Invisible hand of Adam Smith

November 16, 2016
Adam Smith Invisible Hand
with permission from: The Warren J. Samuels Portrait Collection at Duke University ..every individual necessarily labours to render the annual revenue of the society as great as he can. He generally, indeed, neither intends to promote the public interest, nor knows how much he is promoting it. By preferring the support of domestic to that of foreign industry, he intends only his own security; and by directing that industry in such a manner as its produce may be of the greatest value, he intends only his own gain, and he is in this, as in many other cases, led by an invisible hand to promote an end which was no part of his intention. Nor is it always the worse for the society that it was no part of it. By pursuing his own interest he frequently promotes that of the society more effectually than when he really intends to promote it. I have never known much good done by those who affected to trade for the public good.

In this passage, taken from his 1776 book "An Inquiry into the Nature and Causes of the Wealth of Nations" Adam Smith set out the mechanism by which he felt economic society operated. Each individual strives to become wealthy "intending only his own gain" but to this end he must exchange what he owns or produces with others who sufficiently value what he has to offer; in this way, by division of labour and a free market, public interest is advanced.

Smith is often regarded as the father of economics, and his writings have been enormously influential. Nowadays, "invisible hand" explanations are invoked to explain all sorts of phenomena, from scientific progress to environmental degradation. In the modern context, mathematicians study "invisible hand" processes as part of Game Theory, the branch of mathematics that deals with payoffs and strategies (see Game Theory and the Cuban Missile Crisis) in Issue 13 of Plus.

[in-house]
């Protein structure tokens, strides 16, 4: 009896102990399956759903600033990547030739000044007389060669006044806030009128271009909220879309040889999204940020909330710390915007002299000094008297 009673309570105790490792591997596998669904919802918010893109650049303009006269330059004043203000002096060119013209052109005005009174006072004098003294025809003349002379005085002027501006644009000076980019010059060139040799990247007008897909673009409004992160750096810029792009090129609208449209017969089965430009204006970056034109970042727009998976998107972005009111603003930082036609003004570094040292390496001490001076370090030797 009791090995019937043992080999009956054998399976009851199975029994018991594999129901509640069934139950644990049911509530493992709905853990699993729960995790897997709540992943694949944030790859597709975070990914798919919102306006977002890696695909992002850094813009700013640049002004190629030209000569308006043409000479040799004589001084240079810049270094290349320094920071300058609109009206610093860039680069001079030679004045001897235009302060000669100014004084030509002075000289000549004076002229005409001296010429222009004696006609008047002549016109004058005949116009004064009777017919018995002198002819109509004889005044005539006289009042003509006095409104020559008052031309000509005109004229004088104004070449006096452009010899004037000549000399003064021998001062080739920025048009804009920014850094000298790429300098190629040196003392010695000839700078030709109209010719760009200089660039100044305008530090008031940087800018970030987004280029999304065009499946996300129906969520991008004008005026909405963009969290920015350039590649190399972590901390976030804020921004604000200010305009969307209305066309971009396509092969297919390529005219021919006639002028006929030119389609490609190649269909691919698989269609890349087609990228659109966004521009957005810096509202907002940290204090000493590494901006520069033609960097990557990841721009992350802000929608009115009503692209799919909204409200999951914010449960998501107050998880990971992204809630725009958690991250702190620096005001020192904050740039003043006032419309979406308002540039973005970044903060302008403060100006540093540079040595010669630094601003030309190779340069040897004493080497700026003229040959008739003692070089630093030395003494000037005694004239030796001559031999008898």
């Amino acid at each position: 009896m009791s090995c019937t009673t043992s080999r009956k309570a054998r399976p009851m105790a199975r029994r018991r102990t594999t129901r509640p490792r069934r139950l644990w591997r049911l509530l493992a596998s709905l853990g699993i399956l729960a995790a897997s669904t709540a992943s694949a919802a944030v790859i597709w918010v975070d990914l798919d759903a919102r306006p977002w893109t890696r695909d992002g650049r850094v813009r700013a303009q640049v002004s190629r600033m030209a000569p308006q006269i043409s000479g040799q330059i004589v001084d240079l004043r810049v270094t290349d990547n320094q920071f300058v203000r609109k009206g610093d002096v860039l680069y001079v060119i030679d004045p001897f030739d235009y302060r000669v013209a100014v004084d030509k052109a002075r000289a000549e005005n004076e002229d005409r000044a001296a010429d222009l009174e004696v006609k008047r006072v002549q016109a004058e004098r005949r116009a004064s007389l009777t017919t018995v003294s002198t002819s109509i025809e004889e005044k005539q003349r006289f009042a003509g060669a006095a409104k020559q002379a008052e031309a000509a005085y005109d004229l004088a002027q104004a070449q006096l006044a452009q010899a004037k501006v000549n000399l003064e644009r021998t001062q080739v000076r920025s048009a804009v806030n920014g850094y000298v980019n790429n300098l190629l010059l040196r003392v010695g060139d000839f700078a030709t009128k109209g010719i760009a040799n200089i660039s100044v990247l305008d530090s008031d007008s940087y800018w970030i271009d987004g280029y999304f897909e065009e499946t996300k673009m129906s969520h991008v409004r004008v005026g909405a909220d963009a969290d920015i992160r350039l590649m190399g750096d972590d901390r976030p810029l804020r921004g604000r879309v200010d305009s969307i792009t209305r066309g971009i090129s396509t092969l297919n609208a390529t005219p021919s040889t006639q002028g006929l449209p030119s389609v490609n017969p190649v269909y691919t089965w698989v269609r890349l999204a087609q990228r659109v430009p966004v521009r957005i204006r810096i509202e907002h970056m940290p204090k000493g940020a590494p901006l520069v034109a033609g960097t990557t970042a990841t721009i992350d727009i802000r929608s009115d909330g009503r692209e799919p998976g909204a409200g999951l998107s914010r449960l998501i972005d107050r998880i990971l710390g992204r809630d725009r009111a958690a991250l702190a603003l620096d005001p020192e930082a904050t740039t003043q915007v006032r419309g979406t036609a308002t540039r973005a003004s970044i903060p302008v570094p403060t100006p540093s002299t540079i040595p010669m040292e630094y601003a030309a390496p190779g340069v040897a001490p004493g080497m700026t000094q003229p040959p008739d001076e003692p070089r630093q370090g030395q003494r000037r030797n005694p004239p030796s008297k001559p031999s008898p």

Smith was profoundly religious, and saw the "invisible hand" as the mechanism by which a benevolent God administered a universe in which human happiness was maximised. He made it clear in his writings that quite considerable structure was required in society before the invisible hand mechanism could work efficiently. For example, property rights must be strong, and there must be widespread adherence to moral norms, such as prohibitions against theft and misrepresentation. Theft was, to Smith, the worst crime of all, even though a poor man stealing from a rich man may increase overall happiness. He even went so far as to say that the purpose of government is to defend the rich from the poor.

Here is a description of the way Smith imagined the universe operates:

  • There is a benevolent deity who administers the world in such a way as to maximise human happiness.
  • In order to do this he has created humans with a nature that leads them to act in a certain way.
  • The world as we know it is pretty much perfect, and everyone is about equally happy. In particular, the rich are no happier than the poor.
  • Although this means we should all be happy with our lot in life, our nature (which, remember, was created by God for the purpose of maximising happiness) leads us to think that we would be happier if we were wealthier.
  • This is a good thing, because it leads us to struggle to become wealthier, thus increasing the sum total of human happiness via the mechanisms of exchange and division of labour.

It is clear why Smith says that moral norms are necessary for such a system to work - in order for exchange to proceed, contracts must be enforceable, people must have good access to information about the products and services available, and the rule of law must hold.

The modern "Invisible Hand"

Nowadays, something much more general is meant by the expression "invisible hand". An invisible hand process is one in which the outcome to be explained is produced in a decentralised way, with no explicit agreements between the acting agents. The second essential component is that the process is not intentional. The agents' aims are not coordinated nor identical with the actual outcome, which is a byproduct of those aims. The process should work even without the agents having any knowledge of it. This is why the process is called invisible.

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